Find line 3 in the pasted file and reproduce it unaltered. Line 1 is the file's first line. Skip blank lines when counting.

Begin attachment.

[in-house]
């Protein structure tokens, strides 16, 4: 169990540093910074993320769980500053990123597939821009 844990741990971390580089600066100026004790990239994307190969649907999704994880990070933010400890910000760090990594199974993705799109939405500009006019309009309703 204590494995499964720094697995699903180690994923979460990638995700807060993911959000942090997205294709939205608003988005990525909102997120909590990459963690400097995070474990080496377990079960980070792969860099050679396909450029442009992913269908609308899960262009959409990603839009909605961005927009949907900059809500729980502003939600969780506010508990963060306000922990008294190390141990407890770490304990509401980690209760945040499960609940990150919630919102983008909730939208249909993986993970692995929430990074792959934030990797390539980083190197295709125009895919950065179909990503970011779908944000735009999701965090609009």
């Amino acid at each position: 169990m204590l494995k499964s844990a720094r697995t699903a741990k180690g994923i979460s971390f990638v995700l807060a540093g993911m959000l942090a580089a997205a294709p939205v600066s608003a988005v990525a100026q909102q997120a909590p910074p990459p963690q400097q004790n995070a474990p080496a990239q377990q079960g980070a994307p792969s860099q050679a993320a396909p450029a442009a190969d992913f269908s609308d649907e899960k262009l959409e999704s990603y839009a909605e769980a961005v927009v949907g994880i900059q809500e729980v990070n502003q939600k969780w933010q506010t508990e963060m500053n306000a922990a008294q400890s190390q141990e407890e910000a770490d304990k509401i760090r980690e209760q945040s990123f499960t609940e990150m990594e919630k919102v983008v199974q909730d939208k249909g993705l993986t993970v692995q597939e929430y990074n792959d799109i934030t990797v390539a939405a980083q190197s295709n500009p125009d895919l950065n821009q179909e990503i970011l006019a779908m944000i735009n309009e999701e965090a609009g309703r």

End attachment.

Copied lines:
């Amino acid at each position: 169990m204590l494995k499964s844990a720094r697995t699903a741990k180690g994923i979460s971390f990638v995700l807060a540093g993911m959000l942090a580089a997205a294709p939205v600066s608003a988005v990525a100026q909102q997120a909590p910074p990459p963690q400097q004790n995070a474990p080496a990239q377990q079960g980070a994307p792969s860099q050679a993320a396909p450029a442009a190969d992913f269908s609308d649907e899960k262009l959409e999704s990603y839009a909605e769980a961005v927009v949907g994880i900059q809500e729980v990070n502003q939600k969780w933010q506010t508990e963060m500053n306000a922990a008294q400890s190390q141990e407890e910000a770490d304990k509401i760090r980690e209760q945040s990123f499960t609940e990150m990594e919630k919102v983008v199974q909730d939208k249909g993705l993986t993970v692995q597939e929430y990074n792959d799109i934030t990797v390539a939405a980083q190197s295709n500009p125009d895919l950065n821009q179909e990503i970011l006019a779908m944000i735009n309009e999701e965090a609009g309703r």